Category Archives: Books

The Berlin Stories, by Christopher Isherwood

berlin_storiesWritten in the early 1930s while Isherwood was living in Berlin as an English teacher, he witnesses the simmering political situation as the Nazi party rises to power and prominence. As a former resident of Berlin in the later half of the first decade of the new century, I was able to follow Isherwood down the streets and through the routes he travels, into the hinterhofs and up the dark altbau stairwells. He describes in vivid detail the characters he meets, the crooks, the dandies, the whores, the pimps and crooks. The stories would later be woven together in a pastiche of scenes, characters and impressions for Broadway in 1966, then as the 1972 film “Cabaret” with Liza Minnelli and a very well cast Michael York.
The grim political tone aside, reading these stories transported me back into Berlin instantly. Nearly all the characters he encounters had their counterparts to my own experience. It’s an intimate look into this very special and unique time period from a very personal and sincere perspective – it’s no wonder this collection is so highly regarded in literary circles.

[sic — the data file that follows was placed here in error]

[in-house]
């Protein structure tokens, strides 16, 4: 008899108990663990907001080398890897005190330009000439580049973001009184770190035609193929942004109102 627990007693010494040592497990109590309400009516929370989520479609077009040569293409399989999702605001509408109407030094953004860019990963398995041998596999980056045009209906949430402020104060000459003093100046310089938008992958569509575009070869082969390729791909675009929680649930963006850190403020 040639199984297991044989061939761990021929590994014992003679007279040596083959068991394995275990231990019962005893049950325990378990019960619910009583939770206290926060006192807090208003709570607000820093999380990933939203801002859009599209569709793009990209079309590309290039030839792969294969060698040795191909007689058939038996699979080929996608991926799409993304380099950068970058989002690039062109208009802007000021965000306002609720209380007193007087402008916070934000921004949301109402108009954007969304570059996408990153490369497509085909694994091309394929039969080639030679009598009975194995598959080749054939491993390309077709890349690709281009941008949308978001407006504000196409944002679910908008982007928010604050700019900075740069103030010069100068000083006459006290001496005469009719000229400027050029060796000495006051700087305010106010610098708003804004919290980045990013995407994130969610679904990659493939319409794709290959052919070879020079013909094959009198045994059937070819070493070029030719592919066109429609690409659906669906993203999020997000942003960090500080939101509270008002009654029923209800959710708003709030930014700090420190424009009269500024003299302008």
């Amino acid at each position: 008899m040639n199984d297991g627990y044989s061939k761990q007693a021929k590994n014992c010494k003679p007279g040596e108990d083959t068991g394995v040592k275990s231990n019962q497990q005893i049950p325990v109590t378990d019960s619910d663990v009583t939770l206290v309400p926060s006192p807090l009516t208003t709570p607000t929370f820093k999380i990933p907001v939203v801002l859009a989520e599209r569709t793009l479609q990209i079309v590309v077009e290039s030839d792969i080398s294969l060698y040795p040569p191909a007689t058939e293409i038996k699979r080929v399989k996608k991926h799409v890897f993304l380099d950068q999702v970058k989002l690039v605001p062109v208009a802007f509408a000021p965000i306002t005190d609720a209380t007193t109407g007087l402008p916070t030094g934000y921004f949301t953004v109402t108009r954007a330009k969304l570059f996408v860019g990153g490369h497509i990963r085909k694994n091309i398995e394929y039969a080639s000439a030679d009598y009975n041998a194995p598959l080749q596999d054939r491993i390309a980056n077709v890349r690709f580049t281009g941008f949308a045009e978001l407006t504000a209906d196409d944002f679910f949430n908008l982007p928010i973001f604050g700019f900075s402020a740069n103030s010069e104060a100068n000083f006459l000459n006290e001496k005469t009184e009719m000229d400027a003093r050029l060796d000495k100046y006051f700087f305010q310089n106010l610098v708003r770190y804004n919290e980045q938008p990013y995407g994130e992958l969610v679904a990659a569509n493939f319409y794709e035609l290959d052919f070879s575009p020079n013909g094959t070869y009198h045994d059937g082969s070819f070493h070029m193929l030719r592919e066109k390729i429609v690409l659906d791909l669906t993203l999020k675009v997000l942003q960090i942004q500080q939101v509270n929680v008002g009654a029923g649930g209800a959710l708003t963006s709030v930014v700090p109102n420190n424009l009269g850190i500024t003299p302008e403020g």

The introductory character, Mr. Norris, is a man of little scruples, a failed dilettante and businessman of no certain legitimacy. He swindles, schemes and manipulates his way through life, all the while remaining very charming in a certain way. He reminds me of the storyline set forth in Rainer Werner Fassbinder’s “Satansbraten”. He seems to also be alluded to in “Cabaret” as the writer who Brian is paid to translates the smut book for. Sally Bowles is of course the focal point as the cabaret girl, who is in the book actually British, not American, as portrayed in the film adaptation.

The Secret Life Of Lobsters

by Trevor Corson, 2004 Harper Collins Publishers